Four hours, twenty-three minutes, and seventeen seconds after Ambassador Mahyul broke contact with the Hoon ambassador, the Asoolianne Intermediary initiated contact.
My Shalash escort showed me to a small conference room very much like the one I’d first met the Ambassador in. It seemed ideal for a three-sided conversation, except there was only one chair at the small triangular table. A lumpy, knobby cube in corner of the room was supposed to take care of all my communications needs. I’d been assured the device would provide not just a running translation with the other two Intermediaries, but also project holographic images of them and record the entire conversation to a private data storage location for later analysis if I felt the need. Someone would have to show me how that part worked, though. The Asoolianne and Hoon were to provide their Intermediaries with similar equipment, so it could be almost like having a conversation with people in the same room as long as no one tried to shake hands.
My escort–I thought her name was Sanzik but she’d only said it once, and quietly–brought me to the little room five minutes or so before the appointed time, remaining nearby in case I needed assistance, but had instructions to wait outside until I came out. When the meeting ended, she’d help me find my way back to my quarters or to Ambassador Mahyul, whichever seemed appropriate. I figured the second option more likely.
The woman’s sudden appearance caught me by surprise. Her projection included the chair she sat in, and I felt a spark of jealousy that hers seemed more or less the right size for her body. Trying to ignore that unfairness, I held onto the thought of how remarkably complete the projection was. She didn’t seem quite solid, but about mid way between Star Wars and Star Trek holographic technology. No flickering, but still a little on the transparent side. In the right venue, she would have made a good ghost.
Straight blonde hair pulled into a tight pony tail made her features seem a little sharper than they probably were. The frown creasing her forehead did nothing to soften her expression or mitigate her surprise. I guessed her to be at least a few years older than me and wondered what she her life had been like before the galactic spanning alien conflict came to Earth.
“Holy father!” A little more reserved than what went through my mind. “I did not think it would work.” Like anything live I’d ever listened to in translation, the English lagged a little behind her actual voice, but Shalash computer technology went far beyond standard human translations, I guess. It devoted some processing capacity to lowering the volume of her actual words, but then used a lot more to give the unaccented English translation a voice very close in pitch and tone to the one she actually spoke with, so far as my ears could tell. Emotions probably wouldn’t come through completely, but it was the next best thing to learning a new language on the spot.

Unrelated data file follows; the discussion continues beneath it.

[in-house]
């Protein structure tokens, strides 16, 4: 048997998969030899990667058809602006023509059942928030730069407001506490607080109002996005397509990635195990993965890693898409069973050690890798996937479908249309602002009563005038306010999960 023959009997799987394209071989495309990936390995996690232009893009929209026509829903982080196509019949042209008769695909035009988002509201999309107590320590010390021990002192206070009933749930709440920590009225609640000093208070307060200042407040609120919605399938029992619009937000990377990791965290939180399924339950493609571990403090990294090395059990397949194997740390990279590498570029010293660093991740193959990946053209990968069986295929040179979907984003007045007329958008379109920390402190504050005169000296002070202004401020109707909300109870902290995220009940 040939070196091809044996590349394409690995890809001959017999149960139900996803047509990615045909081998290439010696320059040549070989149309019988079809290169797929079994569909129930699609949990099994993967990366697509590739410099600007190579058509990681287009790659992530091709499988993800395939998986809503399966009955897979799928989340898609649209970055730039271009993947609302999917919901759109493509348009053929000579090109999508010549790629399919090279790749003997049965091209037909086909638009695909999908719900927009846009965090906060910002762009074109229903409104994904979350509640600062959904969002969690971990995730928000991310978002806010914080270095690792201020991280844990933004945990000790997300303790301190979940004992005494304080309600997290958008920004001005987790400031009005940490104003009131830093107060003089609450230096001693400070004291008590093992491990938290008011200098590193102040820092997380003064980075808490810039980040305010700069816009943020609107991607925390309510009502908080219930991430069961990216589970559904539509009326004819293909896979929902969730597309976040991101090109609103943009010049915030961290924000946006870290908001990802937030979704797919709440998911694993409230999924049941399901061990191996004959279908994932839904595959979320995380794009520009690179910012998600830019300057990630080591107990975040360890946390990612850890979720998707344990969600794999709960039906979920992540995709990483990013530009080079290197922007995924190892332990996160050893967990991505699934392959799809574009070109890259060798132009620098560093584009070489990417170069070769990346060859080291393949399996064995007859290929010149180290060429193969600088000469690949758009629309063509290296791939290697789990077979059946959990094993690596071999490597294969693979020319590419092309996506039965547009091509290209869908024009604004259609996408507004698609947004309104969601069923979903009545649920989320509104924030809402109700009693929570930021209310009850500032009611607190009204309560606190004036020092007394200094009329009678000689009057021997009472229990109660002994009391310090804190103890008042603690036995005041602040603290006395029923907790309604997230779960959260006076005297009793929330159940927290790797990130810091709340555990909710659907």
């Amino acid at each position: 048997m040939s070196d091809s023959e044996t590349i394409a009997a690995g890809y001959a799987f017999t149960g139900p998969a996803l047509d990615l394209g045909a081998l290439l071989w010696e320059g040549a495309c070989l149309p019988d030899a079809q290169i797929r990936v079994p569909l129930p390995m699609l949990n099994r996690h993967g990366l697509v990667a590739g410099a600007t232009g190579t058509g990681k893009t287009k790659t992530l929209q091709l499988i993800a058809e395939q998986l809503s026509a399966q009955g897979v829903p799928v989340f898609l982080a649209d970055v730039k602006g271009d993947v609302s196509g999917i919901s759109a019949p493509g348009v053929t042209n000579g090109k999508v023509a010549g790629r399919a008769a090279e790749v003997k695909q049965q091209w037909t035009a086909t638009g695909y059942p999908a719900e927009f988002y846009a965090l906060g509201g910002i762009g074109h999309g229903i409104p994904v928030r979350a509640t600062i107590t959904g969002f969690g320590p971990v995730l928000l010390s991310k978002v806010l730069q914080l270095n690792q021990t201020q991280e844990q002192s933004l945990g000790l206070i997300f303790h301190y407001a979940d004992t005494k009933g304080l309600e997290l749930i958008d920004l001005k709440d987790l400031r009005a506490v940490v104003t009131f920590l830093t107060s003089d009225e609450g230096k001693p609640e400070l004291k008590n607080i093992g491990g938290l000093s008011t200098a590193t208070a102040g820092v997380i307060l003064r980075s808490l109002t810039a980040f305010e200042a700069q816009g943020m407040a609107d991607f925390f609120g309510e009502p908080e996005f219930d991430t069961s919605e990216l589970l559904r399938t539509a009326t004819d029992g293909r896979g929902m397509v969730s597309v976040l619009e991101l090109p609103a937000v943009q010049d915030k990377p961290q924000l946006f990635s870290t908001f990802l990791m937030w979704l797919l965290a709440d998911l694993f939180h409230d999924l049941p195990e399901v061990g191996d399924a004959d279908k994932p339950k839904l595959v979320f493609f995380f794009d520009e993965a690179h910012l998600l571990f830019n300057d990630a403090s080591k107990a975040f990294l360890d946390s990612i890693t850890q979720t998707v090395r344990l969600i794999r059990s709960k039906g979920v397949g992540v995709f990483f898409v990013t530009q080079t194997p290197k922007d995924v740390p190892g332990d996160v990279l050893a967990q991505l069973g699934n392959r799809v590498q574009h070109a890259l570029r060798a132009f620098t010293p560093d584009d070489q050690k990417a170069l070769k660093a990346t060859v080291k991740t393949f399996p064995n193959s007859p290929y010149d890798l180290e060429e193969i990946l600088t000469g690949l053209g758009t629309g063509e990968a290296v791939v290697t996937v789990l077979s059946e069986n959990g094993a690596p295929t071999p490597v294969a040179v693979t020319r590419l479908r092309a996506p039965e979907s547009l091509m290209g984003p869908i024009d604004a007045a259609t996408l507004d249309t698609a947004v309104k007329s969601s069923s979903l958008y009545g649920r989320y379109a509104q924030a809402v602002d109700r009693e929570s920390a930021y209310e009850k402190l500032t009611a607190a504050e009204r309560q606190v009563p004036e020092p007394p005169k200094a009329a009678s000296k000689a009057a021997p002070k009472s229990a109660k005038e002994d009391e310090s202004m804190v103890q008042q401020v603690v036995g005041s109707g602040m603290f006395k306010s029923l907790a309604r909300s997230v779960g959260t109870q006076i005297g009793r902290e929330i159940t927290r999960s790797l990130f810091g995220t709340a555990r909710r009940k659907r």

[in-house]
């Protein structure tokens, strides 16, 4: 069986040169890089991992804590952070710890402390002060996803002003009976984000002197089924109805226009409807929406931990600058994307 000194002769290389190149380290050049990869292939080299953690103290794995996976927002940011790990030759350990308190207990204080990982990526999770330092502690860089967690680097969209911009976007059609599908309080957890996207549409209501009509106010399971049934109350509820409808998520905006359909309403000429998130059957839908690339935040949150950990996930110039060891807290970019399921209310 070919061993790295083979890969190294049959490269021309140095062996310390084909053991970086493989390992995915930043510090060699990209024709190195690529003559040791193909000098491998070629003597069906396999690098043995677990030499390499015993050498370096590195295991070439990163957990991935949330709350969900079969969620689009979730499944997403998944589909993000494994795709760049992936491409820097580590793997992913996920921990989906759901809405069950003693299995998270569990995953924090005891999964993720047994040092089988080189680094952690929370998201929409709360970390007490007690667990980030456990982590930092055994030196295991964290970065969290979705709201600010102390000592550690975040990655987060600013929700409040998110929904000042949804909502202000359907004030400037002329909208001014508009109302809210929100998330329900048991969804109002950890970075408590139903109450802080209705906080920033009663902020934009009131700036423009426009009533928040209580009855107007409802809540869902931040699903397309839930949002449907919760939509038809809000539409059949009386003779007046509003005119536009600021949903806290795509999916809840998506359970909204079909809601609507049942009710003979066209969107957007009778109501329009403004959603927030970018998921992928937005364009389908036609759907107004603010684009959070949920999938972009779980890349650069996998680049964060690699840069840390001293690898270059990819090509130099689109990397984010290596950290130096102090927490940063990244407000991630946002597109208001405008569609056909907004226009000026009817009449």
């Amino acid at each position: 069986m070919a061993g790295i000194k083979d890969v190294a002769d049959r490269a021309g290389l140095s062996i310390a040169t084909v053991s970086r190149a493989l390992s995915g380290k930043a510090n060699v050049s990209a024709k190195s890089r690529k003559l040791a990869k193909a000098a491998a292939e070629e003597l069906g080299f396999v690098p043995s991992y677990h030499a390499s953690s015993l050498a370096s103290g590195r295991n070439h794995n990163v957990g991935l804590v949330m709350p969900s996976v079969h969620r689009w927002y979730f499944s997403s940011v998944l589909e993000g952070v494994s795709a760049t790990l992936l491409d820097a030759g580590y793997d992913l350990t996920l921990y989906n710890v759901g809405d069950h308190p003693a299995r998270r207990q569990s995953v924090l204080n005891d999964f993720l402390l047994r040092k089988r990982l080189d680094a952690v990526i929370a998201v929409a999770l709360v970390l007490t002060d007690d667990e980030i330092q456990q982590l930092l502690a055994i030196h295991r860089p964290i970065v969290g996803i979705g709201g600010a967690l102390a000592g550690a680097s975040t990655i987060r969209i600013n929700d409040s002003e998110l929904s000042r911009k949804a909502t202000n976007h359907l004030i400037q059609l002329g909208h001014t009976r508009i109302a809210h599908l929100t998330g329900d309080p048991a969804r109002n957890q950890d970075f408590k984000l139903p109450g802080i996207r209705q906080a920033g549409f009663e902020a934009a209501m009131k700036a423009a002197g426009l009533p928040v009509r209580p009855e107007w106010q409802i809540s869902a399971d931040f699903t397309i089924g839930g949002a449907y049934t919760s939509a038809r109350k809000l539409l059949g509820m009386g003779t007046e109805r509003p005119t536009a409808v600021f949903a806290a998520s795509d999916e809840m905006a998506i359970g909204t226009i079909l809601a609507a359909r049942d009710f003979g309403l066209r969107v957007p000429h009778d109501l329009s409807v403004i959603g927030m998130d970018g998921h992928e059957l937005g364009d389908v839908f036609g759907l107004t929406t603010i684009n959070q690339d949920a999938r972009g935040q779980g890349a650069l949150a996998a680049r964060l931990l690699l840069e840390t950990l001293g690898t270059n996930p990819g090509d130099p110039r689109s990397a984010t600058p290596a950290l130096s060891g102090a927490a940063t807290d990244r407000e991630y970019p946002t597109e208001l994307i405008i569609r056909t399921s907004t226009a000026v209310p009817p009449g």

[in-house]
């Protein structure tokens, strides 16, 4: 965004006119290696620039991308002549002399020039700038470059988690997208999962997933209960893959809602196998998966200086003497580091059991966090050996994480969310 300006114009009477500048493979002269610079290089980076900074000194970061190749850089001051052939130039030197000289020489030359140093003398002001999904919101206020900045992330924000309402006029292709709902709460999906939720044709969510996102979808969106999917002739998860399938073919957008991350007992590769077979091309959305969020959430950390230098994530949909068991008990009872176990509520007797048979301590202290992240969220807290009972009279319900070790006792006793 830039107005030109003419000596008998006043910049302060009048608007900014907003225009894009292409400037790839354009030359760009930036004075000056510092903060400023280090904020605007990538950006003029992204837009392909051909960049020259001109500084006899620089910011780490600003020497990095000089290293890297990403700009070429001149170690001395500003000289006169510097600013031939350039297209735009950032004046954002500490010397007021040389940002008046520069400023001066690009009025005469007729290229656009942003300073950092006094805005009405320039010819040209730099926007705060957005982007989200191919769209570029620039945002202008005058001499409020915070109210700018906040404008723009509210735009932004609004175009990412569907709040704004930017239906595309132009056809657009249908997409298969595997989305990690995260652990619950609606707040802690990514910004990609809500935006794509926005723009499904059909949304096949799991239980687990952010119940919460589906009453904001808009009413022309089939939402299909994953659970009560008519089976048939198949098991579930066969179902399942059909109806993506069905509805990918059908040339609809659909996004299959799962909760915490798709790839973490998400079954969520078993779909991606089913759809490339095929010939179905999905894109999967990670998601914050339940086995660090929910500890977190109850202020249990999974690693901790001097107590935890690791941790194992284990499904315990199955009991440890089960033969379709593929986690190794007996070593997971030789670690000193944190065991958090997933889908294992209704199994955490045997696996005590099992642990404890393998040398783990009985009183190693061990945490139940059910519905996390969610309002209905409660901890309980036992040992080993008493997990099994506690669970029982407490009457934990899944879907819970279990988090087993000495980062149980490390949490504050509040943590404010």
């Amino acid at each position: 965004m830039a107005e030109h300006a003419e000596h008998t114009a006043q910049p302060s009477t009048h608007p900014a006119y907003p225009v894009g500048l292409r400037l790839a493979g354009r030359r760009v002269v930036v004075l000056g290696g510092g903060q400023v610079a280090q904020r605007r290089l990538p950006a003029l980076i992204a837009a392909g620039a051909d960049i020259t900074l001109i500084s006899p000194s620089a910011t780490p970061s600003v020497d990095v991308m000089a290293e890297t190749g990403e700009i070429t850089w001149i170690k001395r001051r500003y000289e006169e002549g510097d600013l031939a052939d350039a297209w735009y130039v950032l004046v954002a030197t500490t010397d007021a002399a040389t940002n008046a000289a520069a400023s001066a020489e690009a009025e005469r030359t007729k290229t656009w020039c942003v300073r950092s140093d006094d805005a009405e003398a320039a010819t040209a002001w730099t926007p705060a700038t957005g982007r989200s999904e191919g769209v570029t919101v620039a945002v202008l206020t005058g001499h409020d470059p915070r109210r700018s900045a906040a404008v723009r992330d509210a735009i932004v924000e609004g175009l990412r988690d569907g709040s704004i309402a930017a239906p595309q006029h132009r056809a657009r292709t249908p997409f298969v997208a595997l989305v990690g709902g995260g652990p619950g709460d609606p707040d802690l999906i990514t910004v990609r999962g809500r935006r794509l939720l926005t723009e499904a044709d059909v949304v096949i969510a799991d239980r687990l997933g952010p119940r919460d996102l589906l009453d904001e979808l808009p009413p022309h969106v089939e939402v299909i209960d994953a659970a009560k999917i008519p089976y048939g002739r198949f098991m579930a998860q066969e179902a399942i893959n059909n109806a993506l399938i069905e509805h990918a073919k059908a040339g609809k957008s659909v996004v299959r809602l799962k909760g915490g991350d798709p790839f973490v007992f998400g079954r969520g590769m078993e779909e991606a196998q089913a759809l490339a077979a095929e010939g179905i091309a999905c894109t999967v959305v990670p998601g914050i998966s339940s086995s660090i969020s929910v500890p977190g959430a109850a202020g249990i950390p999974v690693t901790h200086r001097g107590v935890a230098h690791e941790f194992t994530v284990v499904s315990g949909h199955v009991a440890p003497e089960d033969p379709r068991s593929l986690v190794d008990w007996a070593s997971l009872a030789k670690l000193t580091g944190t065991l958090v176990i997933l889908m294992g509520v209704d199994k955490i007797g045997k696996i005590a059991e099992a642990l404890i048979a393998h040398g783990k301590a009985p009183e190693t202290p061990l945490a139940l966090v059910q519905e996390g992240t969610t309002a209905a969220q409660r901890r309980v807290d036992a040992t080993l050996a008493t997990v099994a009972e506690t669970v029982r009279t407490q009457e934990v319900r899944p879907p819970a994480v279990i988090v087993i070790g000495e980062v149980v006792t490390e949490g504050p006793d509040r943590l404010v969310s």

“I’m a little surprised myself.” A man appeared on the empty side of the table, seated in a chair twice as wide as he needed it to be, and my mouth snapped shut before I could say anything else. White-haired with a light beard, he had very pale skin with just a tiny hint of brown underlying it. I put him in his sixties at least, but his bright eyes held the barely contained joy of a six-year-old on Christmas morning. I wonder if my eyes looked like that because my own awe hadn’t nearly worn off yet. Every few minutes, wherever I was, the kid living in my brain reminded me I was on an alien space ship.
We looked back and forth at each other for a long moment and I guessed they’d gotten just as much coaching and information from their hosts as I had from mine. ‘Go organize a peace conference.’ This would either be very interesting or filled with long, awkward silences. I’d actually rehearsed what I wanted to say, at least to start with, and hoped we’d find things to talk about after that. I smiled and tried to make eye contact with both of them at the same time. “Okay, I’ll go first. My name is Ian Cotta and I’m the Intermediary for the Shalash. I’m a data analyst living in Kingston, Ontario, Canada. I’m forty years old, married and have three children. I have no idea where to start and the Shalash, while friendly enough, have told me very little about anything.”
The man spoke first. “My name is Manuel Hachez and my hosts are the Hoon. I am a retired soldier of the Argentine Army, living in Rawson, Chibut Province. My four children have so far provided me with nine grandchildren. While the Hoon have been very friendly, they have told me little other than that I am to work with the two of you in organizing negotiations to help them end a long-running war with the Asoolianne and the Shalash.”
The woman nodded and picked up as soon as Manuel finished. “I am Talya Vorishkova and I am an unmarried teacher of the Russian language and literature at Qinghai University in Xining, Qinghai Province. In China. Obviously, I am here on behalf of the Asoolianne, strange and interesting beings who seem happy to answer any questions asked, but I have already found those answers do not always satisfy.” I let Talya’s first sentence roll around in my head. The Asoolianne landed in what I guessed to be a decent sized city in China since it had a university, and the chosen Intermediary was not Chinese. I couldn’t begin to guess at the political ramifications.
We stared at each other for a few more seconds. Introductions were nice enough, but, assuming we were all telling the truth, none of us were trained diplomats or had any idea how to proceed. Ordinary citizens didn’t usually have experience organizing peace conferences or any conferences beyond maybe small ones for our offices. I’d done that once in my career, but it was really more of a catered off site meeting. Not exactly what was needed here.
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